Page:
Good news for sun worshipers: a 2013 study suggests that the health benefits of sun exposure may outweigh the skin cancer risk.
Skin and cancer experts have long warned people that sun exposure — and not even that much of it — could lead to skin cancer. Beauty experts have said the same because of the link between sunlight and wrinkles, as well as age spots.
At the same time, some doctors recommend that people get a little sun, unmediated by sunblock, because without it our bodies don’t manufacture Vitamin D. Psychiatrists prescribe sun for patients with Seasonal Affective Disorder (SAD).
Which is it? Should we catch some rays or not?
The new study doesn’t deny the link between sun exposure and skin cancer. Instead, it suggests that the benefits of sunning may outweigh that risk. The reason for all the hedging is that so far, there is just the one study supporting that view. It found that sunlight reduces blood pressure, which in turn lowers the risk of heart attacks and strokes. That would be quite a benefit: in the U.K., “heart disease and stroke linked to high blood pressure are estimated to lead to around 80 times more deaths than those from skin cancer,” reports Science Daily.
But it’s not time to hit the beach just yet (aside from the fact that temperatures are below freezing all over the place — I’ve got 9 degrees Fahrenheit at the moment). According to the BBC, “researchers said more studies would be carried out to determine if it is time to reconsider advice on skin exposure.”
Here are the specifics of the traditional advice, courtesy of the American Cancer Society:
Protect your skin from the sun like it was cooties.
- Seek shade.
- Cover as much skin as possible with clothes that are dark, tightly woven, and dry, or with specially made UV-protective garments.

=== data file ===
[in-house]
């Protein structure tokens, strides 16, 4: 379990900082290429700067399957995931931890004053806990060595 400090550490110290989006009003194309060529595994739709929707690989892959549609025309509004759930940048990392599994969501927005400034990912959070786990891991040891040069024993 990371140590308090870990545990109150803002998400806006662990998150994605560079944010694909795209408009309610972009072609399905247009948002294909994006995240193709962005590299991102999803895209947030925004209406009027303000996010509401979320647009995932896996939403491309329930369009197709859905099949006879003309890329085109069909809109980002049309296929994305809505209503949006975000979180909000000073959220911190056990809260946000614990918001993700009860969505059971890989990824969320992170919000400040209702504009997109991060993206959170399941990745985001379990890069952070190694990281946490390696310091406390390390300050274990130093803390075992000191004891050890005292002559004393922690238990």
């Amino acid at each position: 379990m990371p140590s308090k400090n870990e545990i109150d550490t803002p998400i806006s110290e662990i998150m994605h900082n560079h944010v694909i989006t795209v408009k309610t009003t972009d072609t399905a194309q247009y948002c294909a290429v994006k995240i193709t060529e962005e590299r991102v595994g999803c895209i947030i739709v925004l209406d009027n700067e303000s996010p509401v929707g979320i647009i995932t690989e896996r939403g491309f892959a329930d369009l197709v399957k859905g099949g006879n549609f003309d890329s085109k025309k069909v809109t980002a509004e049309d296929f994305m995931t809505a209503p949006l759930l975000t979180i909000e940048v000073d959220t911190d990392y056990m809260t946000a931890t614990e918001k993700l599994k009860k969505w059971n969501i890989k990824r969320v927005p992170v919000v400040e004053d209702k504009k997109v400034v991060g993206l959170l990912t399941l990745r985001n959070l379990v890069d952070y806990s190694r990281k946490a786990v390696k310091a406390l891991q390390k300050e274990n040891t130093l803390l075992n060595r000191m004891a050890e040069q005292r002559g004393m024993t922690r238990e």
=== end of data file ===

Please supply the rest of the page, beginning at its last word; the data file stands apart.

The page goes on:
- Use sunscreen — but don’t rely on it, because it doesn’t block all UV rays. The explanation on this one gets far into the weeds; for the details visit the American Cancer Society‘s website.
- Wear a hat with a brim that shades your face, neck and ears.
- Wear sunglasses and even regular prescription or reading glasses that filter out UV rays — on top of skin cancer, UV light can cause eye diseases.
- Adopt a vampiric schedule of night-time activity and day-time sleep, and brick over your windows to be sure not one particle of light gets through while you snooze (not officially endorsed by the ACS).
Except don’t stay out of the sun entirely.
- Rickets (soft bones)
- Osteomalacia (fragile, misshapen bones)
- Breast cancer
- Colon cancer
- Prostate cancer
- Heart disease
- Weight gain
- Autoimmune disease
- Chronic pain
- Heart disease
- Neuromuscular diseases
I don’t know about you, but I’m ready to down a vat of D. Unfortunately, there is no definitive evidence that the Vitamin D in food and supplements confers all these benefits, while the sun is a sure bet. Nevertheless, because of its hazards, dermatologists and oncologists still recommend relying on food and pills to get this nutrient, and always wearing sunblock outdoors.
If you want to gamble on the sun, the formula is 30 minutes of basking sunblock-free twice a week.
My advice: keep an eye out for new studies about UV rays’ effects on our health. Maybe one of these days the scientific and medical professions will make up their minds.
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